Wednesday, 10 June 2009


Iconic biker destination, the Ace Cafe, hosts its annual Triumph day on Sunday 14th June. As part of the festivities the Ace Cafe has joined forces with renowned West London Triumph dealership Jack Lilley, who this year celebrate their 50th anniversary.

A selection of models from the Triumph Factory, including the brand new Triumph Thunderbird, Jack Lilley’s own 50th Anniversary Bonneville ‘special’ and Paul Young’s British Supersport race replica bike, will be on display, along with a rumoured appearance from Young himself.

A “Best Triumph” competition will be held on the day, with prizes up for grabs courtesy of Triumph, Jack Lilley, and Flip Video, plus tickets to attend the Triumph Owner’s Club Bonneville 50th celebration event at the Heritage Motor Museum in August. An overall “Best Triumph” winner will be chosen and presented with a grand prize of Triumph clothing and/or accessories to the value of £250.

The winning bike will then be invited back to attend the grand final, for "Best Triumph Of The Year", to be held at the Ace Cafe's regular monthly Triumph Night, in October.

Coming soon! Save the Triumph Bonneville! – The inside story of the Meriden Workers’ Co-op by John Roasmond. Featuring foreword by The Right Honorable Tony Benn.


• A unique account of a workforce taking over the factory to save the world's most famous motorcycle, the Triumph Bonneville
• Written by the welder who became chairman of the workers' board of directors
• The most controversial chapter in the history of Triumph and the British motorcycle industry
• The most famous of Labour's/Tony Benn's workers' co-operatives
• John Rosamond was at Meriden under BSA, Triumph, NVT and the Triumph co-op until the bitter end
• An integral part of the decision-making process, John witnessed the final negotiations to save Triumph
• John was the public face of Meriden, often featured in the contemporary press
• This part of Triumph's story has never before been written firsthand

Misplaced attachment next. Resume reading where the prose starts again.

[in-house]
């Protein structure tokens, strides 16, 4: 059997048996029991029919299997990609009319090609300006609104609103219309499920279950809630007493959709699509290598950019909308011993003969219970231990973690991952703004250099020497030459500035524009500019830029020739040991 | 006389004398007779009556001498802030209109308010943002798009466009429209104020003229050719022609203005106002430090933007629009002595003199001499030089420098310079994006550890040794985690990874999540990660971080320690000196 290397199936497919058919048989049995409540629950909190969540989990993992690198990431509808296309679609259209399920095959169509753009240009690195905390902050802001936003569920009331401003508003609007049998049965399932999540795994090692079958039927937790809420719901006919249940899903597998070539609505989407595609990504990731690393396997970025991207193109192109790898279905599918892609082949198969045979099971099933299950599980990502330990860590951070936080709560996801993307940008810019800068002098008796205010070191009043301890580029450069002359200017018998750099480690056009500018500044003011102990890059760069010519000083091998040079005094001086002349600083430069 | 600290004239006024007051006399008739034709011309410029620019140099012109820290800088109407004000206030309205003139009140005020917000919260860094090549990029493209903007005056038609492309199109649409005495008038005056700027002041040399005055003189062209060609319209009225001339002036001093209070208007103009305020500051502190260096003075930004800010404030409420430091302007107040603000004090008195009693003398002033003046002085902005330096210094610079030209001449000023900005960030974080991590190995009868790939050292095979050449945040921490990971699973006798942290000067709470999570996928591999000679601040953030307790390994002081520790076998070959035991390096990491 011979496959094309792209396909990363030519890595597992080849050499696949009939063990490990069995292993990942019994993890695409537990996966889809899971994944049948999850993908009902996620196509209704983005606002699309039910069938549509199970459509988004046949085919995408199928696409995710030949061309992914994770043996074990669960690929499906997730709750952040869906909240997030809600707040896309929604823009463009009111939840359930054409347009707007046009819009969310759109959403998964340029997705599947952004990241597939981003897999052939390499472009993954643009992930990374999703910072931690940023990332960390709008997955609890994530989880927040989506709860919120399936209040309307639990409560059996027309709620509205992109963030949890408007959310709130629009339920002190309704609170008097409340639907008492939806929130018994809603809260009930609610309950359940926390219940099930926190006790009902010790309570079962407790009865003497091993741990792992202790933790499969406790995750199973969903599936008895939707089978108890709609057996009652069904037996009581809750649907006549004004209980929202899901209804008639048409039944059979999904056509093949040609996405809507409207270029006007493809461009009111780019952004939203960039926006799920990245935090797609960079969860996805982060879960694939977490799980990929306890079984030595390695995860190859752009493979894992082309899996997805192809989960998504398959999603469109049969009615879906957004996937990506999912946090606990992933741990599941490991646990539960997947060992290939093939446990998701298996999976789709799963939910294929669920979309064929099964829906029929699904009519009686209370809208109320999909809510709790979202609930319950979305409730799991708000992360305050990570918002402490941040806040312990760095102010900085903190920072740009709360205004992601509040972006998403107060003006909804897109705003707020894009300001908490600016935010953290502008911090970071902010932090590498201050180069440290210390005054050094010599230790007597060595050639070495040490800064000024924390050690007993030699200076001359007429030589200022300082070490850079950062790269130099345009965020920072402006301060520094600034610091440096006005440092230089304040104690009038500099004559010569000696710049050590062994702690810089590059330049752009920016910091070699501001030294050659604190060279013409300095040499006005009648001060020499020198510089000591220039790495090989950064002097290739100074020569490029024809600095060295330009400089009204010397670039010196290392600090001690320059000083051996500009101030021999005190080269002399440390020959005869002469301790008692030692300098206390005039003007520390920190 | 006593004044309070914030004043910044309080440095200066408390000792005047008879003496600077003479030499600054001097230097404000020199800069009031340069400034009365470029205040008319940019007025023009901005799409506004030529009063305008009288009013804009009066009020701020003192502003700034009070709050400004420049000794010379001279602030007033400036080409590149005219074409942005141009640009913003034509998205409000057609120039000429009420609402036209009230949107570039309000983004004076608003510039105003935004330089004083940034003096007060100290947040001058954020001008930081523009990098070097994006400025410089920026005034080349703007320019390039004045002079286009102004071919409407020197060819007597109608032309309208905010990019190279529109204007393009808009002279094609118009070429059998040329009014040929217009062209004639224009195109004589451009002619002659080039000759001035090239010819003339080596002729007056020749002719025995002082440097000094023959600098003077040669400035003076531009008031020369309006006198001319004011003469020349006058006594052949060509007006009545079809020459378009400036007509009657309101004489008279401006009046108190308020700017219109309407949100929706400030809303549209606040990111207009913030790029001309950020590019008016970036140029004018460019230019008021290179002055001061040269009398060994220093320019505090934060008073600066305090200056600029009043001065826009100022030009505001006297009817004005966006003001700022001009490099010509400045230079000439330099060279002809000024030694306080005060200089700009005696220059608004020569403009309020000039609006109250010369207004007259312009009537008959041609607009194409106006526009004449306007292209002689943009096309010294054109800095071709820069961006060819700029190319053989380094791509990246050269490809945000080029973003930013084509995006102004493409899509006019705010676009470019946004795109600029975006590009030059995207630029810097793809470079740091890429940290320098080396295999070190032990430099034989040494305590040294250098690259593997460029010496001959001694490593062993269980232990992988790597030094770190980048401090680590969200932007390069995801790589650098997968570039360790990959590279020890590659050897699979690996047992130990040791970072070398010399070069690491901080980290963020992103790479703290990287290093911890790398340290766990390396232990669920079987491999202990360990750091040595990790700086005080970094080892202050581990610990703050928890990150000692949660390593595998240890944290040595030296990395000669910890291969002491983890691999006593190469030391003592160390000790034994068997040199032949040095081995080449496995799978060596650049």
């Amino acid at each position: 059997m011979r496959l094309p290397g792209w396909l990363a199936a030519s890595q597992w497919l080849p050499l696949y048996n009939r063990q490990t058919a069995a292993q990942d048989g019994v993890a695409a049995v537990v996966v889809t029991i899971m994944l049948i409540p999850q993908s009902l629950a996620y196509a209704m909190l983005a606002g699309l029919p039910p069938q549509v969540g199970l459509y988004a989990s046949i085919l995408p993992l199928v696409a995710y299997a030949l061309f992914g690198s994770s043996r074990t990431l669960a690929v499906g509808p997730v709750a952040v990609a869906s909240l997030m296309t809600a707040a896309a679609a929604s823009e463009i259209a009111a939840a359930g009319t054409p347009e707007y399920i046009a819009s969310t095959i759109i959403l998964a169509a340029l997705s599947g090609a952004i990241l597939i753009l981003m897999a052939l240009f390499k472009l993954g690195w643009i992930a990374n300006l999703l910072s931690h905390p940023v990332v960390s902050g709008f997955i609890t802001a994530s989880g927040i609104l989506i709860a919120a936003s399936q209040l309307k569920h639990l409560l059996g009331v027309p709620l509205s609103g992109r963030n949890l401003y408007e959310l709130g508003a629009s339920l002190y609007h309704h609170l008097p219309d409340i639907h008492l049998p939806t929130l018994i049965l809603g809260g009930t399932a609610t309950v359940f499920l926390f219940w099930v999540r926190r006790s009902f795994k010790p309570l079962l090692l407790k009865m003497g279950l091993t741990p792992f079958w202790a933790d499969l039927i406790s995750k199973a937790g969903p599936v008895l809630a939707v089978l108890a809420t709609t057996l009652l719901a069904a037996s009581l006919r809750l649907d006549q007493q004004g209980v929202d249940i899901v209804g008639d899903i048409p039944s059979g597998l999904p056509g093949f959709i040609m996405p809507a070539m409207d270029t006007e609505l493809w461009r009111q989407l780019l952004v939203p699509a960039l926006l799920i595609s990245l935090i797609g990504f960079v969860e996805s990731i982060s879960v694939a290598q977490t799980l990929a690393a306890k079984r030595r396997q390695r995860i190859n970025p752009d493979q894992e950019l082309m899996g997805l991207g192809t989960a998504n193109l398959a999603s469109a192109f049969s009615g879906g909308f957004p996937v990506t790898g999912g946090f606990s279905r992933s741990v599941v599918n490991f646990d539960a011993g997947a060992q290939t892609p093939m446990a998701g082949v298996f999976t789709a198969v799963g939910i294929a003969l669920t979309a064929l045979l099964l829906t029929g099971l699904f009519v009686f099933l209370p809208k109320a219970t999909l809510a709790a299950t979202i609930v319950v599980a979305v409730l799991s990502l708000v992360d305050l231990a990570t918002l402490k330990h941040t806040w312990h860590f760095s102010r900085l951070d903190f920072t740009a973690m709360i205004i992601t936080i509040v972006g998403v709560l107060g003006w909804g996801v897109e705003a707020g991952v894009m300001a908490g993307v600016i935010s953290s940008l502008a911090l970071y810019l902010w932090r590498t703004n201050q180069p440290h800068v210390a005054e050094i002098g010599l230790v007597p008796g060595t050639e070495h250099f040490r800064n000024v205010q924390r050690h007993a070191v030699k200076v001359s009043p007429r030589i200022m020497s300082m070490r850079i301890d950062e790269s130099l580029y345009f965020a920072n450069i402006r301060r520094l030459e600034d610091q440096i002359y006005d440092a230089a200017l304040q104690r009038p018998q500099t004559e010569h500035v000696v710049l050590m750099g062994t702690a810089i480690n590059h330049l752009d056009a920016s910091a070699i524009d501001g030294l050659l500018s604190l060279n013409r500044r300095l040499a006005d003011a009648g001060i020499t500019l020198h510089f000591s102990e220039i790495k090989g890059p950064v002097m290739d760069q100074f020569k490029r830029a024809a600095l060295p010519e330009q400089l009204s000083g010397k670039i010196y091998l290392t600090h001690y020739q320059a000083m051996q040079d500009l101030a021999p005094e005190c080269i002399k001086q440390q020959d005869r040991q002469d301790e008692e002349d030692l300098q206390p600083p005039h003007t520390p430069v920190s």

• Previously unpublished photographs from the personal collections of the Meriden workers
• 2009 coincides with the 50th anniversary of the legendary Bonneville


Written by the ex-chairman of the workers’ board of directors of the famous Meriden co-op, this is the real story of the last bastion of British motorcycle production following the collapse of the industry. It’s also the story of a workforce’s refusal to let the Triumph Bonneville die ...

John Rosamond was, like the British motorcycle industry, born in the West Midlands. After leaving school he learnt his trade as a skilled welder, and shortly thereafter was employed by the world-famous Triumph motorcycle factory at Meriden to work on its new oil-bearing frames. A socialist and union man, John was elected spokesman on behalf of his fellow welders.
Returning to welding frames after the Meriden sit-in, in 1977 John then became the second and last chairman of the Triumph workers' board of directors, seeing through the continuing development of the acclaimed Bonneville model until the factory's closure in 1983.
After Meriden, John was employed by the new Triumph firm in Hinckley, before returning to his original trade as a welder, assessing students in the craft until his retirement in 2003.

I put a few questions to John about the book when he visited Veloce Publishing. (see video below)

Also, look out for The Cafe Racer Phenomenon (coming soon).